Andrey Duras Quotes in A Gentleman in Moscow
In the seventeen years since the making of that peace—hardly a generation—Russia had suffered a world war, a civil war, two famines, and the so-called Red Terror. In short, it had been through an era of upheaval that had spared none. Whether one’s leanings were left or right, Red or White, whether one’s personal circumstances had changed for the better or changed for the worse, surely at long last it was time to drink to the health of the nation.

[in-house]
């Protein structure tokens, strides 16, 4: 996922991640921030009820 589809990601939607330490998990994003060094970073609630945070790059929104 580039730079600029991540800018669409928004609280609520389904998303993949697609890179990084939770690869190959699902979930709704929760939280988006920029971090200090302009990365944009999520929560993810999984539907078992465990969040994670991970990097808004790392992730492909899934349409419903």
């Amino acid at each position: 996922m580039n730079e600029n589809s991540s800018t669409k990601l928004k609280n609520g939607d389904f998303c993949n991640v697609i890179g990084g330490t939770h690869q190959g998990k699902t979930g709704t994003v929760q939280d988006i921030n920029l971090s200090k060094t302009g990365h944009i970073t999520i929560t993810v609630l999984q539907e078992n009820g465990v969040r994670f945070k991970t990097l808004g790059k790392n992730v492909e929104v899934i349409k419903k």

Yes, a bottle of wine was the ultimate distillation of time and place; a poetic expression of individuality itself. Yet here it was, cast back into the sea of anonymity, that realm of averages and unknowns.
With the slightest turn of the wrist the shards of glass tumble into a new arrangement. The blue cap of the bellhop is handed from one boy to the next, a dress as yellow as a canary is stowed in a trunk, a little red guidebook is updated with the new names of streets, and through Emile’s swinging door walks Count Alexander Ilyich Rostov—with the white dinner jacket of the Boyarsky draped across his arm.